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Official says CIA-funded weapons have begun to reach Syrian rebels; rebels deny receipt

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Story highlights

  • Rebel groups say they have yet to receive weapons
  • Official: "That is something we are not going to dispute"
  • The weapons are not American-made but are funded and organized by the CIA
  • They started to reach rebels about two weeks ago, the official says

CIA-funded weapons have begun flowing to Syrian rebels, a U.S. official told CNN. But opposition groups say they have yet to receive any.

The official confirmed details first reported by the Washington Post but would not speak publicly.

"That is something we are not going to dispute, but we are not going to publicly speak to it," the official said.

The weapons are not American-made, but are funded and organized by the CIA. They started to reach rebels about two weeks ago, the official said.

The artillery was described as light weapons, some anti-tank weapons and ammunition.

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The Syrian National Coalition and the Free Syrian Army deny they have received weapons from the United States.

    "We have some promises from the U.S. administration of shipment of weapons in a short period of time, but until now we have not received any," said Free Syrian Army Political and Media Coordinator Louay al-Mokdad.

    "We have logistical help, but we didn't get weapons until now. We hope that in the next short period of time we will start receiving weapons, because we have promises from EU countries and the U.S. that they will help us and support us."

    The supply is in addition to the non-lethal aid that the United States has been providing the rebels since April, when the Obama administration first altered the nature of the aid to include items such as body armor, night vision goggles and other military equipment.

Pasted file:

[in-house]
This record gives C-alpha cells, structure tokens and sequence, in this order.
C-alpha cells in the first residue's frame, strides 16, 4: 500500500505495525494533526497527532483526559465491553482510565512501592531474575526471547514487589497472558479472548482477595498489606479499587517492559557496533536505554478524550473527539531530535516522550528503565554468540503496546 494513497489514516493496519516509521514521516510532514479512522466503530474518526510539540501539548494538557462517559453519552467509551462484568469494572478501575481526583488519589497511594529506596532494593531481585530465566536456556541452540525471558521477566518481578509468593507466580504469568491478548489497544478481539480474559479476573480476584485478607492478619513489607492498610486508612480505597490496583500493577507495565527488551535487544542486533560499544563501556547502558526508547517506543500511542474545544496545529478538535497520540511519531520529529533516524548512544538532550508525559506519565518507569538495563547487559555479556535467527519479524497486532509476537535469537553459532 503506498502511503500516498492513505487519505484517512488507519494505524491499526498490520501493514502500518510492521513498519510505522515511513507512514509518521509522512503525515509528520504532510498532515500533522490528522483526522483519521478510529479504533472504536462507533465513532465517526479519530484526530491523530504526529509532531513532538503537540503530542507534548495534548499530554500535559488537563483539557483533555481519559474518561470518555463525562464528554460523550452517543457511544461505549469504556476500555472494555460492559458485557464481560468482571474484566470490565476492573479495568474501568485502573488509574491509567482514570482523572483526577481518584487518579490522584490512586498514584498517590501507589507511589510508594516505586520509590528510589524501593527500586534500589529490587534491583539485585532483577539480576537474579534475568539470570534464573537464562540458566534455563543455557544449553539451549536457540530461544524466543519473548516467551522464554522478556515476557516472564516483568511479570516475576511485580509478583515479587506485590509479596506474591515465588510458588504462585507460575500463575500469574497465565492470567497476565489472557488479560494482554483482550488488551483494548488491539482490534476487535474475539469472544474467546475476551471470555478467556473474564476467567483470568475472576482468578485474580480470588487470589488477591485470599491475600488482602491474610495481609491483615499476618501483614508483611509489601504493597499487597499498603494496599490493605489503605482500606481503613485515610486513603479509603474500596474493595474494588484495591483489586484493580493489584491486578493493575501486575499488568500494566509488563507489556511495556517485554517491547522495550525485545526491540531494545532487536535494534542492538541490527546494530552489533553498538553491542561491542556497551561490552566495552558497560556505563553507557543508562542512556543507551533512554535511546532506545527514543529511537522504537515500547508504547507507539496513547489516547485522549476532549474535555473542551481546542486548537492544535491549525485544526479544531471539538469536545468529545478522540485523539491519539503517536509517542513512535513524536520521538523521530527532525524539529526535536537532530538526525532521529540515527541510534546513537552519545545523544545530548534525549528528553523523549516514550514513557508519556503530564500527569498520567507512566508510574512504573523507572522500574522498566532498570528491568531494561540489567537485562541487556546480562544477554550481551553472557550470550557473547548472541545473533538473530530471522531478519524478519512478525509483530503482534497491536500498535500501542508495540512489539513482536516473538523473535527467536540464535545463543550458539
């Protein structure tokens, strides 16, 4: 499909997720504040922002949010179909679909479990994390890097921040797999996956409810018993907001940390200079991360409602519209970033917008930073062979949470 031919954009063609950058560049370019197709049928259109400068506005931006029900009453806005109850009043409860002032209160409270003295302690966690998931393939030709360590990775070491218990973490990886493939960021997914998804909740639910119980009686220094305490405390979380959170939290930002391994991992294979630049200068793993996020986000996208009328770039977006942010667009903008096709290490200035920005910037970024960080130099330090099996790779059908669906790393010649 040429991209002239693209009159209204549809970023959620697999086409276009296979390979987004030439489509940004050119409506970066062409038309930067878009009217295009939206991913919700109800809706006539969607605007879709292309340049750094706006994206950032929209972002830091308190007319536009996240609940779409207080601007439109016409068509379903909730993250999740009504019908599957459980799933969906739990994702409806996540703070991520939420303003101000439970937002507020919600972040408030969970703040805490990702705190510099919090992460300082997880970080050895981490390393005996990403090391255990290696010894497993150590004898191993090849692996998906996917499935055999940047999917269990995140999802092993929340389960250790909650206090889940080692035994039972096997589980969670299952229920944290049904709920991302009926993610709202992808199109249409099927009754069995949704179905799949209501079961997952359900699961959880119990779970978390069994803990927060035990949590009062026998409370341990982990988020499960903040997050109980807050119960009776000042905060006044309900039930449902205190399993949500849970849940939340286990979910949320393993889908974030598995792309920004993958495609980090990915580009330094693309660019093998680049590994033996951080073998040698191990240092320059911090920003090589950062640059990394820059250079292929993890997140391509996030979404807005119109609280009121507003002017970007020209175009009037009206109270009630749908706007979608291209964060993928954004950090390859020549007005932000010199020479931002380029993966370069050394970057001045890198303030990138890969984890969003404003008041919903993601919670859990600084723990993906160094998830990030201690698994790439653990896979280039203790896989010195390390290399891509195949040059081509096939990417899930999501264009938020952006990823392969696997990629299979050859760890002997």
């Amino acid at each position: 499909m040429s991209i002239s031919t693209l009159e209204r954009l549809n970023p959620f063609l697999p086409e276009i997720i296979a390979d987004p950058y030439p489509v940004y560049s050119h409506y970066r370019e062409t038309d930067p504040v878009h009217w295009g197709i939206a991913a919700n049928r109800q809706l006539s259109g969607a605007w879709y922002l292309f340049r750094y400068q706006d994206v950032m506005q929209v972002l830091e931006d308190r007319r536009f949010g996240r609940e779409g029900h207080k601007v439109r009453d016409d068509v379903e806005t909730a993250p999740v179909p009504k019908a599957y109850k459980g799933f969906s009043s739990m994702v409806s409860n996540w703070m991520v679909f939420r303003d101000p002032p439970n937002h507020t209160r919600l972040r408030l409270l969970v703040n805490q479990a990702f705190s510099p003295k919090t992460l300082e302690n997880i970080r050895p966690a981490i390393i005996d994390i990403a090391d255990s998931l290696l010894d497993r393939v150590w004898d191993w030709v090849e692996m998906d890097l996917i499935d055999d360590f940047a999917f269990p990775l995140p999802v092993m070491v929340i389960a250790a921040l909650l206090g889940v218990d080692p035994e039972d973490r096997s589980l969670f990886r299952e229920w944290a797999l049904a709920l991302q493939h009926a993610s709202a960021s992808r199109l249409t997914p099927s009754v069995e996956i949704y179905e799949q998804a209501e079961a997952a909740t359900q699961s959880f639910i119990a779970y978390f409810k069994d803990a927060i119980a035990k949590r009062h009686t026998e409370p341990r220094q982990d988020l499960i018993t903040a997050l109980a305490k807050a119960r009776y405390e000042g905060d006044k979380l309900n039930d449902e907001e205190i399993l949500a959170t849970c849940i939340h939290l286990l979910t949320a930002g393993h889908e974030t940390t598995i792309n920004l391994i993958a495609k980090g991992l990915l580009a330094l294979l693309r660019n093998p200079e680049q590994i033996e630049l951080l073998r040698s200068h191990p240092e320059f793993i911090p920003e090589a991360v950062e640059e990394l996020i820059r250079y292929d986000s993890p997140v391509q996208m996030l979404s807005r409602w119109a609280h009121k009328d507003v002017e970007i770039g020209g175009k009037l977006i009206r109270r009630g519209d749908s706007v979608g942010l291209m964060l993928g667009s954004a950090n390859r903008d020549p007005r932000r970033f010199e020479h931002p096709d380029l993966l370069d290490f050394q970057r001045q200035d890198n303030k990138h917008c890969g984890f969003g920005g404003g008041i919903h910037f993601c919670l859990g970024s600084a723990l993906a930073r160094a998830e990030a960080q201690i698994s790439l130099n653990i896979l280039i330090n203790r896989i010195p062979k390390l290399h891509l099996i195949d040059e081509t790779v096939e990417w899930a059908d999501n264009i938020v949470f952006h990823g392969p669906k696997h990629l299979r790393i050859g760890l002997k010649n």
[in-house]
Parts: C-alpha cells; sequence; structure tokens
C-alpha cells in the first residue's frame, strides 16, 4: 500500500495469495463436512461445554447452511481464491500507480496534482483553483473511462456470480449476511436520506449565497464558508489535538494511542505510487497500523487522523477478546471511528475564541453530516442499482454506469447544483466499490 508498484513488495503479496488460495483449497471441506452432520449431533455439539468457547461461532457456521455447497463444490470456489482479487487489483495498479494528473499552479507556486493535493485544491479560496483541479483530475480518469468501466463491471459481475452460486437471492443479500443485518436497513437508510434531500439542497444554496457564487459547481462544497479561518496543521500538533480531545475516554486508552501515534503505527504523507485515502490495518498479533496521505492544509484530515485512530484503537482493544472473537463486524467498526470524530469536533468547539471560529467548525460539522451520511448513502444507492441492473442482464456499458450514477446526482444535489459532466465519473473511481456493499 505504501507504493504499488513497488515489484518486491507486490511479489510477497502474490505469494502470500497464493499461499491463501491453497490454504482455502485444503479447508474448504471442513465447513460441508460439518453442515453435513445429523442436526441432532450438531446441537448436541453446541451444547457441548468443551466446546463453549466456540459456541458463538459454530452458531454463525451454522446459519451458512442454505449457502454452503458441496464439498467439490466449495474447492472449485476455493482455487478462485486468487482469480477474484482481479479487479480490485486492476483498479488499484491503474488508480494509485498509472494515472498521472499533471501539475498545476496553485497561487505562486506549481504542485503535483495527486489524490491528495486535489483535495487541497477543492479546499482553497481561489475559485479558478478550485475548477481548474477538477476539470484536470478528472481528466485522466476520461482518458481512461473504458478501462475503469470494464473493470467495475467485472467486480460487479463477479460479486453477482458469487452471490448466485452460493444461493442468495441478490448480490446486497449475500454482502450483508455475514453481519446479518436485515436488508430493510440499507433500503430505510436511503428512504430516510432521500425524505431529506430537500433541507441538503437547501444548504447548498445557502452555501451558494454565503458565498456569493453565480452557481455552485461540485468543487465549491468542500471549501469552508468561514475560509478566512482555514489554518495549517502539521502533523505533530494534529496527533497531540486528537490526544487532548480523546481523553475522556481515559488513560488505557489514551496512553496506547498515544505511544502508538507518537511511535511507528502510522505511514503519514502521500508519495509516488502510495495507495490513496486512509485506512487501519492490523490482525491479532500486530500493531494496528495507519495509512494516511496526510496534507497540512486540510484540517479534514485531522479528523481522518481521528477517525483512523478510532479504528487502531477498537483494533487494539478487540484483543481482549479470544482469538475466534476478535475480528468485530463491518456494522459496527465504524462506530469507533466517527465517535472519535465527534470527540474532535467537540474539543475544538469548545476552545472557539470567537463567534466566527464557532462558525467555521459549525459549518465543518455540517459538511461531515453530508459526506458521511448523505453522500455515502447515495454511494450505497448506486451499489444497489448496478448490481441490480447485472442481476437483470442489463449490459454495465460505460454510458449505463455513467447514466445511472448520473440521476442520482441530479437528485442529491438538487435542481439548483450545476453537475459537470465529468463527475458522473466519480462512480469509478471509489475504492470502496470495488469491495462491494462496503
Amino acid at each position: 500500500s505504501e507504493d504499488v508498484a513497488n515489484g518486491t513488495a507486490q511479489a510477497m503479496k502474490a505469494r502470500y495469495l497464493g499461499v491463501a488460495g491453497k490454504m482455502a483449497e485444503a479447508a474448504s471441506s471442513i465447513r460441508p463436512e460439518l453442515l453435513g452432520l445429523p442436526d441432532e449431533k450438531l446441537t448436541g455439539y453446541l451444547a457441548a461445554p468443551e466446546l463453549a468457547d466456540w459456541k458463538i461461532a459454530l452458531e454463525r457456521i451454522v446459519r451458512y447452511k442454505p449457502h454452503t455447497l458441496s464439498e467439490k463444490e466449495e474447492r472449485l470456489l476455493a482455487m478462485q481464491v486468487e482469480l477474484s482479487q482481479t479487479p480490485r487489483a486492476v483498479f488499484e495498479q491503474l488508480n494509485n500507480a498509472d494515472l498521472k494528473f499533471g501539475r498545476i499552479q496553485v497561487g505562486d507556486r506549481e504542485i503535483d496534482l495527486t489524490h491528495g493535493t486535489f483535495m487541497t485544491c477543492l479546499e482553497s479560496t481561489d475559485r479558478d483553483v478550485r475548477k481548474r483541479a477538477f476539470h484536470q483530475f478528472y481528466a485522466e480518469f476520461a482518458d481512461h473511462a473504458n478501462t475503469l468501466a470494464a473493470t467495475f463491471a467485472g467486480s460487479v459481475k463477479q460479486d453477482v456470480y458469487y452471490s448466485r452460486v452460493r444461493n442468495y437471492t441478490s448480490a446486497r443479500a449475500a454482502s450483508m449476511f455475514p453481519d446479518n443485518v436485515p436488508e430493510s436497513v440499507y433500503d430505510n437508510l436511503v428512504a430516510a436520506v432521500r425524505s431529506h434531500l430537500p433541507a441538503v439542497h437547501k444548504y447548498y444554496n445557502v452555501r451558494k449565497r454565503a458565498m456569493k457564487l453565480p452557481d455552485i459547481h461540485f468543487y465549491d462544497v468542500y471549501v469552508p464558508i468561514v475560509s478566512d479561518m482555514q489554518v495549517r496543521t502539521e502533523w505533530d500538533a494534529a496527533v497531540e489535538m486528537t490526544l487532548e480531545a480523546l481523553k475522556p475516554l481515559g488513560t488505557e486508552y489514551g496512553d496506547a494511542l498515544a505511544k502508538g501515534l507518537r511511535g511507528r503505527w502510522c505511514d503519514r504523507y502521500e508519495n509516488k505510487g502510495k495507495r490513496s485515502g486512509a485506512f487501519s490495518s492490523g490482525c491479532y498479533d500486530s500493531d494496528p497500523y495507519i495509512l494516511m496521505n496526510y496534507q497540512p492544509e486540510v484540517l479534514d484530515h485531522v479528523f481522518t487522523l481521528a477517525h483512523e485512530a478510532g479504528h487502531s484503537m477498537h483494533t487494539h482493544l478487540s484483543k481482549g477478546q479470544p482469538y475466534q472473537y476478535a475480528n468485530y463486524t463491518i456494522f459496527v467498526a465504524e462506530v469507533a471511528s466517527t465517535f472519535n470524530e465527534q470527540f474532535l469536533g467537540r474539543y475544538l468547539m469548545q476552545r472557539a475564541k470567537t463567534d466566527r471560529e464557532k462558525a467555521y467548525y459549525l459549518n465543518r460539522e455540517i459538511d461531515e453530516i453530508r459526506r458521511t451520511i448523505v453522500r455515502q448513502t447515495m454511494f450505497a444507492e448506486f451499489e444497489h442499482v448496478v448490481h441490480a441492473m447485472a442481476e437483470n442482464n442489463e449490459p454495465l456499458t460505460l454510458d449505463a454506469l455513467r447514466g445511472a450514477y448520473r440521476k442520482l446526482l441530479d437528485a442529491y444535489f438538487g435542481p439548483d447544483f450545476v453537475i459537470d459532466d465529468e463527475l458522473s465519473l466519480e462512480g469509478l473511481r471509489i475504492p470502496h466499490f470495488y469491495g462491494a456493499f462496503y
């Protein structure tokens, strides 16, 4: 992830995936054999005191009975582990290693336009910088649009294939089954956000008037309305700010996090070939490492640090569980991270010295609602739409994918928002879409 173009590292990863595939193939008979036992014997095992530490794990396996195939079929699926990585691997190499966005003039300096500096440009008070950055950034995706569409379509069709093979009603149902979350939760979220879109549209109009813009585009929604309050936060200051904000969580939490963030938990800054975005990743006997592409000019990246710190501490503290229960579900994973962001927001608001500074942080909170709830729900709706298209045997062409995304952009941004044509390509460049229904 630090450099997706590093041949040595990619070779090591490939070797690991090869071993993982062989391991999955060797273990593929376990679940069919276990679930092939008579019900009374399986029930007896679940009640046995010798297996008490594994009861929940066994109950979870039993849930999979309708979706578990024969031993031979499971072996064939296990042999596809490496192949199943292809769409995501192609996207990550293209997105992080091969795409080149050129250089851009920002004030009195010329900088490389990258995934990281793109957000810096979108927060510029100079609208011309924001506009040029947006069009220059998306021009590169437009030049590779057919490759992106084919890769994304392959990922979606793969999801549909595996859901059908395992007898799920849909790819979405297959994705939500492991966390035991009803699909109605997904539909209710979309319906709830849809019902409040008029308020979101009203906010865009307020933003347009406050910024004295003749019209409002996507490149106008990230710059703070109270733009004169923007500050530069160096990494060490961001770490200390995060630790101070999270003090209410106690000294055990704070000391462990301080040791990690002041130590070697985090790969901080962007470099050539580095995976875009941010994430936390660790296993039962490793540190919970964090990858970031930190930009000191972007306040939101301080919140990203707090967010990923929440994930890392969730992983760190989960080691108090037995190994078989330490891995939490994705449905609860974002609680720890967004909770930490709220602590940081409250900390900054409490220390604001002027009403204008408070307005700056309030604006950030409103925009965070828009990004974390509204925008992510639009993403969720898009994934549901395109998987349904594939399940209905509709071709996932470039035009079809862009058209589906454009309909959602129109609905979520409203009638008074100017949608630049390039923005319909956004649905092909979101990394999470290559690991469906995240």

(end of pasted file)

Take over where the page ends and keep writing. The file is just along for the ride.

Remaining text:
The official insisted the effort has been in the works for some time, and did not start as an effort to appease those calling for more rebel aid during the new diplomatic initiative with Russia.

    Kerry hints at transfer

    Secretary of State John Kerry said Tuesday during a Google+ Hangout discussion that "many of the items that people complained were not getting to them are now getting to them." He did not elaborate on specifics.

    A spokeswoman for the National Security Council declined comment.

    "We aren't able to inventory or provide timelines for every type of assistance we provide to the Syrian opposition," spokeswoman Bernadette Meehan said.

    CNN could not reach members of the rebel forces early Thursday morning.

    Congress approved supply

    The supply of weapons was approved by Congress after the Obama administration asserted the regime of Syrian President Bashar al-Assad had used chemical weapons on a small scale. But no progress toward physically supplying the rebels had been reported since then.

    "Some things have not been getting to the opposition as rapidly as one would have hoped," Kerry said Tuesday.

    CNN first reported on the plan to arm Syrian rebels with small arms and ammunition in June, but officials refused to lay out a time line on delivery.

    Obama's national security team and members of Congress have repeatedly urged the president to increase direct aid for the rebels.

    They argue such a step would strengthen the hand of moderate members of the Syrian opposition, and make them less reliant on well-armed extremist elements within their ranks.

    Other developments

    The latest developments come on the eve of new diplomatic negotiations between the United States and Russia, which begin Thursday in Geneva, Switzerland.

    Secretary Kerry will meet with Russian Foreign Minister Sergey Lavrov for two days to discuss a Moscow proposal to avert a U.S.-led strike in Syria by having the Syrian government put its chemical weapons stockpile under international control.

    But as Russia continues to supply Bashar Al-Assad's regime with weapons while the U.S. supplies the rebels, and Putin writes a piece in the New York Times questioning the authority of Obama's call for military strikes, the baggage being brought to the negotiation table continues to pile up before talks have even begun.